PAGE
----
I Can Trust In His Heart
A testimony by Queenie Lim-Ng
“Ovarian Cancer Stage 4.”
On 4 May 2021, my doctor, Dr Ben, broke the news to us. It was a surreal moment as my husband, Michael, and my daughter, Emma received the diagnosis.
However, God’s presence and peace equipped our family to accept the prognosis calmly.
As I began to slowly process what had happened insofar, I felt an overwhelming sense of relief. I found myself giving thanks to God for He has sent me an answer for all the physical turmoil I was going through.
Before the diagnosis, I went through a battery of tests, scopes and scans. Initially, the doctors thought it was tuberculosis as there was no history of cancer in my family. Furthermore, I had 3 litres of fluid in my abdomen and 350ml of fluid in my lungs.
This new chapter of my life started with some discomfort in my abdomen. I visited a general practitioner who instructed me to go to A&E immediately. I did so.
After a blood-cum-urine test and a 3-hour wait, I was told that there was nothing wrong with me. I was then discharged with some painkillers.
This scenario happened twice earlier. Once in January and another time in February.
In April, my condition was not getting better. Hence, I consulted a gastrointestinal specialist. Again, I was told that there was nothing wrong with me. However, to be sure, the doctor scheduled for an MRI scan and endoscopy in mid-May.
On the morning of 28 of April, Michael was narrating to his brother about my condition. Upon hearing that I had been ‘suffering’ for months, his brother urged us not to delay getting treatment. I thank God for using my brother-in-law as a catalyst to propel us to investigate my condition without further delay.
Immediately, Michael googled for a specialist at Mount Elisabeth. We chose Dr Cheryl Lau even though we did not know her. Her day in her clinic was already packed with appointments yet she, very graciously, agreed to see me. I thank God for His favour upon me.
Upon feeling my bloated abdomen, Dr Cheryl knew instantly that something was wrong. Without any delay, she instructed her administrative assistants to arrange for all the necessary tests, scopes and scans. I was hospitalized immediately.
My 2-week stay in the hospital was very fruitful and time flew by very quickly. I even enjoyed my stay! The room was comfortable and I rested well despite tubes inserted in my abdomen, left lung, hands and arms.
I also underwent a biopsy keyhole operation and had my first in-patient 6-hour chemo infusion.
God’s grace was evident to me through all that I experienced in the hospital.
At home, my helper, Maricel, was a great help to me and my family. She manned the house efficiently and also took special care in preparing my meals.
Maricel was my tenant’s domestic helper. We never had a full-time helper prior to my diagnosis. When my tenant moved out with her children to a small unit, she asked if I wanted to employ Maricel. After some discussion, Michael and I said yes.
Looking back, I realised that our sovereign God had prompted us to keep Maricel.
Presently, I have completed 3 cycles of chemotherapy sessions. I am preparing for my extensive surgery scheduled for 27 July. It would be a total hysterectomy, omentectomy and peritonectomy. This surgery demands 4 specialised surgeons and 16 hours. Thereafter, I would be in the Intensive Care Unit for a week and hospital for a month.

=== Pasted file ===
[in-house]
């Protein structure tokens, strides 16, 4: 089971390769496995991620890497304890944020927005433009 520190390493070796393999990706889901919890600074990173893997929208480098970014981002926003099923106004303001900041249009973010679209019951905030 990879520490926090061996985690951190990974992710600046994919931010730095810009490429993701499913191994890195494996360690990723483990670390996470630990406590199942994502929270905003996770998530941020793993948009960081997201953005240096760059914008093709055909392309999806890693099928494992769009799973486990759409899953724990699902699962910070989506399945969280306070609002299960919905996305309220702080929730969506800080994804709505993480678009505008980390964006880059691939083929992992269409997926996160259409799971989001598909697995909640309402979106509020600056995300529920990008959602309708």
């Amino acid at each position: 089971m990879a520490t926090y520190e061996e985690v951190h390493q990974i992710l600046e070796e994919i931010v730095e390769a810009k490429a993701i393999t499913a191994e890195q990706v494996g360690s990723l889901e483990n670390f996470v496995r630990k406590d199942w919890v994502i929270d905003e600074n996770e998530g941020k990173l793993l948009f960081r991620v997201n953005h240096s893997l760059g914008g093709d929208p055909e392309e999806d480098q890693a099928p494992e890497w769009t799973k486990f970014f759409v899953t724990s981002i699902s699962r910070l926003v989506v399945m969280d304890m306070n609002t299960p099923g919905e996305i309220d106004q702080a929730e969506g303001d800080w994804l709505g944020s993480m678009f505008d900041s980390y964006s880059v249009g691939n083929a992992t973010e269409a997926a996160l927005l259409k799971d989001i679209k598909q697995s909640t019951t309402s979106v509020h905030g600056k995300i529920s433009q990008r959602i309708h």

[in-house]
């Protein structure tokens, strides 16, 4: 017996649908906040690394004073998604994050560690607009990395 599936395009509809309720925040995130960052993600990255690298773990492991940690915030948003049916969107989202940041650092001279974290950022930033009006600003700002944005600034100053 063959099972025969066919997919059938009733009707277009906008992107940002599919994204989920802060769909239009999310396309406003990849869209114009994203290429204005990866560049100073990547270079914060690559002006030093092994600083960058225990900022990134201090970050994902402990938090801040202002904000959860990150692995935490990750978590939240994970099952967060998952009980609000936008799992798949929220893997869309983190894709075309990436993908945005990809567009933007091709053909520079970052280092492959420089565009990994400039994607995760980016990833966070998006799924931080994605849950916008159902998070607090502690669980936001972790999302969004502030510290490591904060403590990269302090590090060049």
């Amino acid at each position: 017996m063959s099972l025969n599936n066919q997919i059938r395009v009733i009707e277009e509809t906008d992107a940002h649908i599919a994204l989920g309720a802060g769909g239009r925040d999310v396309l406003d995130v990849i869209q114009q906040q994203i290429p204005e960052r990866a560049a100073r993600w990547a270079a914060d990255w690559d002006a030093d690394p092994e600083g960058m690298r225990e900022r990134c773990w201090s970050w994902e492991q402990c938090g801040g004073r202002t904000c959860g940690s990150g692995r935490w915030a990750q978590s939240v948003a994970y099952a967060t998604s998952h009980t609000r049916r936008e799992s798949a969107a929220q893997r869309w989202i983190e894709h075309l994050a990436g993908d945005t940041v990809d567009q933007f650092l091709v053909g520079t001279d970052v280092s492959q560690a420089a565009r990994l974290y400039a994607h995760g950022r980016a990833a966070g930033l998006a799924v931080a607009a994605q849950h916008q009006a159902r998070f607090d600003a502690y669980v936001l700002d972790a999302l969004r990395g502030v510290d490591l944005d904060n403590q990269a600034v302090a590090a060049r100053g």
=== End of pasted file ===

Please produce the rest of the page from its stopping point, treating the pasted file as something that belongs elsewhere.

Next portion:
Am I fearful regarding my impending surgery? Definitely.
I am confident, however, that God’s word continues to be my source of strength, refuge and encouragement. I am also thankful to Dr Lim Sheow Lei, my ovarian oncologist, for taking such good care of me and the many people who are praying for me. The prayer warriors include my family and my fellow brothers- and sisters-in-Christ.
My clients, who have become my friends, have also joined in praying for me. Some of them are cancer survivors or have loved ones who survived cancer.
I have much to thank God for as I live with my cancer. Each day I am alive is a bonus for me. After more than 2 months of hospital stay, I felt so contented just to be able to have a breakfast at a coffeeshop or even to buy groceries at a supermarket.
In this current season of my life, I try to live out “for to me to live is Christ, and to die is gain” (Philippians 1:21, NKJV). Though I am poignantly aware that death is a stark reality for me, I am also blessedly assured that Jesus Christ is with me.
I remind myself that, though I am journeying with a small ‘c’ (cancer), I am cared for and cherished by the big ‘C’ (Christ).
I decided to share my testimony because I do not want my cancer to go to waste. Originally, I wanted to share after my surgery. But, as I prayed and pondered over it, I could not miss the opportunity to bear witness to His love and faithfulness in my life.
I look forward to sharing a second part of my thanksgiving should the Lord choose to preserve my life. My heart’s desire is to thank God even if He calls me home to Him during the surgery. I want to express my gratitude to God’s goodness to me regardless of the outcome of my surgery.
I have learnt a precious lesson that it is necessary for our faith to be tested through trials. It is my prayer that, after we emerge from the purifying furnace, we will become stronger and live more courageously for God.
My future seems unknown but I know my Heavenly Father knows, and holds, my future. God has already prepared the best for me and I can trust in His heart.
To God be all glory and praise!